In a website statement following the conversation, Lavrov said he warned Kerry about a “fratricidal conflict” brewing in Ukraine. He also urged the U.S. to get Ukraine to stop the offensive in the eastern regions.
U.S. intelligence officials have warned for at least a month of a possible Russian-orchestrated campaign in Odessa similar to those in Crimea and in Ukraine’s easternmost, largely Russian-speaking regions.
Not only does the port city have economic and military significance, it sits between Crimea and pro-Russian areas in eastern Ukraine and the breakaway Transnistria region of neighboring Moldova.
Russian citizens took part in provocations before the bloodshed in Odessa, the Ukrainian Foreign Ministry said in a statement on its website. Their aim was to destabilize the region, the ministry said, citing information from detained Russian citizens.
Crimea referendum
Some anti-Kiev protesters are demanding a referendum on joining Russia akin to the ballot that led to Russia’s annexation of Crimea from Ukraine in March.
Economic sanctions imposed on Russia by the U.S. and the EU have so far targeted officials, individuals and companies tied to Putin’s inner circle. The next step would be action against Russian industries, including banking and energy. Those penalties would have consequences mostly for European countries, which have more extensive economic ties with Russia than the U.S. does.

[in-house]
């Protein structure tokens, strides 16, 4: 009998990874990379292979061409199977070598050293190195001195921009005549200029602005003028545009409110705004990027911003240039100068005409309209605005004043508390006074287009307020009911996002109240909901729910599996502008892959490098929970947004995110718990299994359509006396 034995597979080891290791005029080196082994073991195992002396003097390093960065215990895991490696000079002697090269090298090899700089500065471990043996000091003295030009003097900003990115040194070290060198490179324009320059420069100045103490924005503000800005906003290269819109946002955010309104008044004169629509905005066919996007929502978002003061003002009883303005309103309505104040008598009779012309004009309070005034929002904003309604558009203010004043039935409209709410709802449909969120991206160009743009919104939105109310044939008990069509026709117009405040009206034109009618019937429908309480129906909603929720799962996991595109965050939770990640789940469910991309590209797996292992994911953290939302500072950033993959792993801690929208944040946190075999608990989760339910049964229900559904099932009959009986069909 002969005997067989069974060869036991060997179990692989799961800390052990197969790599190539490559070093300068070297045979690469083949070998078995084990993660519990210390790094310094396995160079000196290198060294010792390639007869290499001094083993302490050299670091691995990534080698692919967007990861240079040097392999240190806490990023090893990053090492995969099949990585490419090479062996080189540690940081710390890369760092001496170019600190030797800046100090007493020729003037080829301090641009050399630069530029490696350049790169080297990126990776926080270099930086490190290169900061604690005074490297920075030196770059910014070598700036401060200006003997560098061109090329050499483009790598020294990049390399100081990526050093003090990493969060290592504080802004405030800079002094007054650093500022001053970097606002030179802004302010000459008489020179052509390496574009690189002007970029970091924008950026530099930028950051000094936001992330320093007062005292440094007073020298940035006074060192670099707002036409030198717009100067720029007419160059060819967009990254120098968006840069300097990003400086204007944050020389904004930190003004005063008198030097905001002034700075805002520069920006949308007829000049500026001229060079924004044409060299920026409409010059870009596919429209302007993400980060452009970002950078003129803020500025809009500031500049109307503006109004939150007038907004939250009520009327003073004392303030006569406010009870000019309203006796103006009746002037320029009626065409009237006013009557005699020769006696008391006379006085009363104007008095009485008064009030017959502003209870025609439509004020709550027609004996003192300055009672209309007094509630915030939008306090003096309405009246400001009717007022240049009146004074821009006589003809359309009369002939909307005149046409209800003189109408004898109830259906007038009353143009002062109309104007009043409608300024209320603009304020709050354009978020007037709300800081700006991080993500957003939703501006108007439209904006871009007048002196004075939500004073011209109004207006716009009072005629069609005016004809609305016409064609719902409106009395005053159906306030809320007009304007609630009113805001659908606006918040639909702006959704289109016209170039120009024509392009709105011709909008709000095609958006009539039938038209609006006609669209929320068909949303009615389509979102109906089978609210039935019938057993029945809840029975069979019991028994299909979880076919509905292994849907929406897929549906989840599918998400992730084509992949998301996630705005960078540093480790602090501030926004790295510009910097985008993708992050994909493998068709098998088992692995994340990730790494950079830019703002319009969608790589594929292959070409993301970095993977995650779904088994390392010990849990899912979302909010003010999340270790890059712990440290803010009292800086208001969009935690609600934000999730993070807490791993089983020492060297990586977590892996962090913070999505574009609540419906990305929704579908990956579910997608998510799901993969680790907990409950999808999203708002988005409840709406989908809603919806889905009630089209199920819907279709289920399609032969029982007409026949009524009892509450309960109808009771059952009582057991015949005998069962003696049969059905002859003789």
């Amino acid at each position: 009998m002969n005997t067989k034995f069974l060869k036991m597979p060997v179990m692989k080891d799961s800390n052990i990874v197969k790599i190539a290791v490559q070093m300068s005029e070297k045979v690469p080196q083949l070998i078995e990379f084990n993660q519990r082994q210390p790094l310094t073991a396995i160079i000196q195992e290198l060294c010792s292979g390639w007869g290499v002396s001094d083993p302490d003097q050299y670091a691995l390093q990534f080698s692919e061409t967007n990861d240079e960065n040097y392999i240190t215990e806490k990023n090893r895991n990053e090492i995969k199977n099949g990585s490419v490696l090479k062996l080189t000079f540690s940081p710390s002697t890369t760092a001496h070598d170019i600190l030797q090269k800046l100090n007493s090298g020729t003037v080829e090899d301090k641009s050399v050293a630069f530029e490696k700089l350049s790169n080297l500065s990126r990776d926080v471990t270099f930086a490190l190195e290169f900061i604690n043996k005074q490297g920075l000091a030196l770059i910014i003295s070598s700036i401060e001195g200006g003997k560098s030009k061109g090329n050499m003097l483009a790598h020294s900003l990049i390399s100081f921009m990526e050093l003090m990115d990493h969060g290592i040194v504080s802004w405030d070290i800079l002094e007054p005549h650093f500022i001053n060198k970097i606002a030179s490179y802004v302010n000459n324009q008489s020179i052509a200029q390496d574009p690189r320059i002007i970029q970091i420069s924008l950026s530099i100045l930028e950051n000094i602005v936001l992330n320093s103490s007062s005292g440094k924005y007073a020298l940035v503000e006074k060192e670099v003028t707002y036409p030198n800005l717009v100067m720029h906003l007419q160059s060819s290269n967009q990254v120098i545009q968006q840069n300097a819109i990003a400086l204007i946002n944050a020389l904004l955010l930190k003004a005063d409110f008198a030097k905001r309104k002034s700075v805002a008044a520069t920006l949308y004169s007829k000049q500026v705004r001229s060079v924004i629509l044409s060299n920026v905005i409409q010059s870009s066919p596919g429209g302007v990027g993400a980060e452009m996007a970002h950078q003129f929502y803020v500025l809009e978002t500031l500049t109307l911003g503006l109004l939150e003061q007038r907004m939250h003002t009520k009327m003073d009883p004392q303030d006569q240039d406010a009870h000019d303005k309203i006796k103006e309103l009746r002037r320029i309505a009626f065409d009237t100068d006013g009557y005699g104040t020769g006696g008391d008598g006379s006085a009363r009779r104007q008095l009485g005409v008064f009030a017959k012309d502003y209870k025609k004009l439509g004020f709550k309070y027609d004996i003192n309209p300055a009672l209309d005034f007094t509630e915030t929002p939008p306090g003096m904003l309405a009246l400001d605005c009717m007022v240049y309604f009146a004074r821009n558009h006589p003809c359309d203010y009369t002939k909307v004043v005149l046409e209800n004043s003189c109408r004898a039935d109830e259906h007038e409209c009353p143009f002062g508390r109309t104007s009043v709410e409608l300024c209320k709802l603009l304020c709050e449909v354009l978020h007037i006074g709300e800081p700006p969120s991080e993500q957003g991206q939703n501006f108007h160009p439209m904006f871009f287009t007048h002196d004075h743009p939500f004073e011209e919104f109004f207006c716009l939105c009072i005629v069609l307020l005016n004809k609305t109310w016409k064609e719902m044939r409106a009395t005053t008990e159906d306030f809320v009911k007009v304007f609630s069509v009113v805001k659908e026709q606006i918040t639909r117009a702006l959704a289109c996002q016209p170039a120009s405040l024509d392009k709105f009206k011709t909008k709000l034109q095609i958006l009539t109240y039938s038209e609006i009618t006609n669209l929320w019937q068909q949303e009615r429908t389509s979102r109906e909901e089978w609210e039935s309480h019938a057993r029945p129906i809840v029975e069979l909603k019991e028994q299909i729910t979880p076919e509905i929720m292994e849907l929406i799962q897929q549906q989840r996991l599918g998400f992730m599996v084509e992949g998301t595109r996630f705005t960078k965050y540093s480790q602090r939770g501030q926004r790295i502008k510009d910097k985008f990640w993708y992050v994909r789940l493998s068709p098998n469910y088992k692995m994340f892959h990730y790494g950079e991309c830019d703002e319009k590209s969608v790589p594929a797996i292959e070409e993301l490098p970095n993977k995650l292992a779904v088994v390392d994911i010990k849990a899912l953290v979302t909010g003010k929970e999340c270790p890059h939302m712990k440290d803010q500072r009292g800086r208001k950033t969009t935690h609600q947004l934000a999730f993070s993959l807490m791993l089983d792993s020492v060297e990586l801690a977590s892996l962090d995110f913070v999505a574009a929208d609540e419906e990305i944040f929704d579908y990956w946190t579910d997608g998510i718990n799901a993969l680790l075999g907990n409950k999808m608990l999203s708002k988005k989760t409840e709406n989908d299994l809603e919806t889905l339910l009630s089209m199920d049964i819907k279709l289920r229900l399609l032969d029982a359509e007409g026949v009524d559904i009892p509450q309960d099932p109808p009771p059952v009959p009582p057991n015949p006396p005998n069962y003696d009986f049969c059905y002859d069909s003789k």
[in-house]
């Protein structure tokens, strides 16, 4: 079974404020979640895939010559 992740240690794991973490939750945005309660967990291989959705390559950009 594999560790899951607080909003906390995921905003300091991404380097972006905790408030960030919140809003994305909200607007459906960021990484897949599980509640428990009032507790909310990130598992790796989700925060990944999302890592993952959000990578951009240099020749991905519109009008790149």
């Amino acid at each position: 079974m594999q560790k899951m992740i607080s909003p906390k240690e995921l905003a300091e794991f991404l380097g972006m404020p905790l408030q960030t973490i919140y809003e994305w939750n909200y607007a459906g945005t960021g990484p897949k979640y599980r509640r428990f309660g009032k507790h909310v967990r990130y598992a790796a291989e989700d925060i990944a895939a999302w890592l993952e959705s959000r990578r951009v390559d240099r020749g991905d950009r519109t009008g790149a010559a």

At a joint news conference on May 2 in Washington, U.S. President Barack Obama and German Chancellor Angela Merkel said Russia must pull back support for the separatists so Ukraine’s May 25 presidential election can proceed unimpeded.
If the vote can’t be held, “we will not have a choice but to move forward” with more sanctions, Obama said.
Obama is seeking to coordinate a united U.S.-EU response to Russia’s actions in Ukraine. Merkel has a pivotal role. Germany is Europe’s largest economy and had 91.7 billion euros ($127 billion) in trade with Russia in 2013, according to the International Monetary Fund, making Germany Russia’s second-biggest trading partner. Putin has threatened to escalate economic warfare if further sanctions are imposed.